Note that your k-curve may not match the one shown above, because the k-curve is very sensitive to the shape of the surface.

The goal of this tutorial is to fair this surface using the k-curves, starting with the top row. The shape we want for the rows is slightly curved on the left and fairly flat on the right. This is shown above in that the k-curve for the row is drawn away from the curve on the left and drawn on top of the row at the right (which means that it is flat in that area). Remember that you are the designer. Do not let the fairing process define the shape of the surface.

Select the Move% command

Move% the points in the top row to achieve the k-curve shape shown above

Now turn on the k-curve for the middle row and leave on the k-curve for the top row.

Select the Surf-K_Curve Row/Col command

Pick the middle row of the surface

Use the Move% command to fair the shape of the middle row and use the top row k-curve shape as a guideline. You want to avoid the mistake of fairing the rows and columns of the surface without regard to the shapes of the surrounding rows and columns. The k-curve shapes of two consecutive rows or columns must be relatively the same.

Select the Move% command

Move% the points of the middle row to get the shape (row and k-curve) shown above

Note that the shape of the middle row k-curve is very close to the shape of the top row k-curve.

Now turn on the k-curve of the bottom row and leave on the k-curves for the other two rows. The screen is starting to get a little cluttered, but the different color for the k-curves help them stand out.

Select the Surf-K_Curve Row/Col command

Pick the bottom row of the surface

Use the Move% command to fair the shape of the bottom row and use the middle and top row k-curve shapes as a guideline. Follow the same process as before to shape and fair the bottom row.

Select the Move% command

Move% the points of the botom row to get the shape (row and k-curve) shown above

Note that the shape of the bottom row k-curve is very close to the shape of the upper row k-curves.

Now that the rows have been faired, you can turn off their display.

Select the Surf-K_Curve Row/Col command

Pick all three rows to turn off the k-curve display

Note that the same command is used to turn on and off the display of the curvature curve lines. That is why it is called a "toggle".

Fairing the columns is not as important, since they are defined with only three points, and are guaranteed to be fair automatically. However, you want to make sure that all columns have the same general k-curve shape. Remember that you have to both fair the k-curves and make sure that consecutive row or column k-curves have roughly the same shape, or at least, make sure that there is a reasonable change in shape from one k-curve to another.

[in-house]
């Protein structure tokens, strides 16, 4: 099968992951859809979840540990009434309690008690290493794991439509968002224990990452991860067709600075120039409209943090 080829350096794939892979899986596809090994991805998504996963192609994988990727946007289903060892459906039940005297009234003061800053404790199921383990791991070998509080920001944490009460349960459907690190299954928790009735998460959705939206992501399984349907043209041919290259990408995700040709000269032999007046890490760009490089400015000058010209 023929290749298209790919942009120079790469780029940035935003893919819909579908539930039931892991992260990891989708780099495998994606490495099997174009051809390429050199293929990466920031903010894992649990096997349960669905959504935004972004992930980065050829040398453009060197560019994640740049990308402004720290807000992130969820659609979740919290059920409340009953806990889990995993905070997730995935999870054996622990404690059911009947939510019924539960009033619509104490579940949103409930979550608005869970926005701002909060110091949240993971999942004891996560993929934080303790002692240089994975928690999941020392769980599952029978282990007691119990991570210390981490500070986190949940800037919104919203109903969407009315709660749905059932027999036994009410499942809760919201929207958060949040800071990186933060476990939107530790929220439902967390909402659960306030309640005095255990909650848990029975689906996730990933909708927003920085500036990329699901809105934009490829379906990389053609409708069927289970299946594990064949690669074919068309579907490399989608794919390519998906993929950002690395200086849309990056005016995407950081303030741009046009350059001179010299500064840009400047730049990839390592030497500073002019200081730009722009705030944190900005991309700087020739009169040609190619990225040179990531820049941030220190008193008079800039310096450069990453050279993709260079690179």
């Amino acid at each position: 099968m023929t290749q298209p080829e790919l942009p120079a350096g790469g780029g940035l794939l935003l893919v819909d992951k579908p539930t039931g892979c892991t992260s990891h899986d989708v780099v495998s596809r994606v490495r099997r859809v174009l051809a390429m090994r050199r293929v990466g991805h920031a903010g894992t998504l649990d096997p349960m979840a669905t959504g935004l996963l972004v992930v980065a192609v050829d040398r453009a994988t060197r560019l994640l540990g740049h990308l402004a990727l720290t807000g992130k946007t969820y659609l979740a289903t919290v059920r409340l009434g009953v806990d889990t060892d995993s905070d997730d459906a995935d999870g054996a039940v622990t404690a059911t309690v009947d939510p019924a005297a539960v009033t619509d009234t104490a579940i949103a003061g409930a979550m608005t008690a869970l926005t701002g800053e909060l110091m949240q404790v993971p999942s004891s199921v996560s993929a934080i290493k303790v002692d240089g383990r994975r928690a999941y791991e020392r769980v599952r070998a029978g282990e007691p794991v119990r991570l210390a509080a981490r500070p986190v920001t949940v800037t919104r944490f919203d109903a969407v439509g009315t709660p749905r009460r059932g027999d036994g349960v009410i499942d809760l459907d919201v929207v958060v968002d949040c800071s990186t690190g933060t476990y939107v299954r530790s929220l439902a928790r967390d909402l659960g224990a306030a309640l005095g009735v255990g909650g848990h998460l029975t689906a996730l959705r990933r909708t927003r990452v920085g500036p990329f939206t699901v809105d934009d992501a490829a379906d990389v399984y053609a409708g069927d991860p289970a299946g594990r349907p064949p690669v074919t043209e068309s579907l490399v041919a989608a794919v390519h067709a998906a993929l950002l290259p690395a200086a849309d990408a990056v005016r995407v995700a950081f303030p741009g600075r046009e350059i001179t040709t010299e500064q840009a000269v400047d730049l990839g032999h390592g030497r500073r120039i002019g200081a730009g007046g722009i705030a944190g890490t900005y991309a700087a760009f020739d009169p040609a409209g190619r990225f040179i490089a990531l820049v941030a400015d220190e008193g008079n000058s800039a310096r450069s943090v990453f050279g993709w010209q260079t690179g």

Select the Surf-K_Curve Row/Col command

Pick all of the columns to turn on their k-curves, as shown above

Use the K-Down toolbar command to reduce the k-curve magnification, if necessary

Note that the k-curves are all relatively fair, but their shapes do not match very well.

This picture shows the results of moving points on the middle row to make sure that all k-curves have the same general shape. Since all of the columns are part of the same surface, you want them all to have the same characteristics. This doesn't mean that the surface cannot change its shape dramatically from one end to the other. It just means that you must pay attention to the change in k-curve shape from one row or column to another.

Select the Move% command

Move% the points on the middle row to match up the shapes of all of the column k-curves. Tip: If you move the points in a direction tangent to the middle row, you will not (greatly) affect the fairness of the rows themselves.

Move% the points to get the shape of the surface shown above

This picture shows the final surface with all of the k-curves turned off.

Select the Surf-K_Curve Row/Col command

Pick all of the columns to turn off the display of the k-curves

Conclusion

This was a brief introduction to the process of fairing surfaces. It was not very realistic in that it was all done in one view and the surface is perfectly flat. The next section more realistically describes the shaping and fairing process for a complete 3D hull surface using multiple views.

The following are some key items to remember.

1. Try to evenly space the rows and columns: remember the 2:1 spacing ratio limit

2. Perform rough shaping with the Move Point command after adding-in each row or column

3. Fair the surface by fairing the rows and columns

4. Turn on multiple k-curves and make sure that their shapes change gradually from one row or column to another.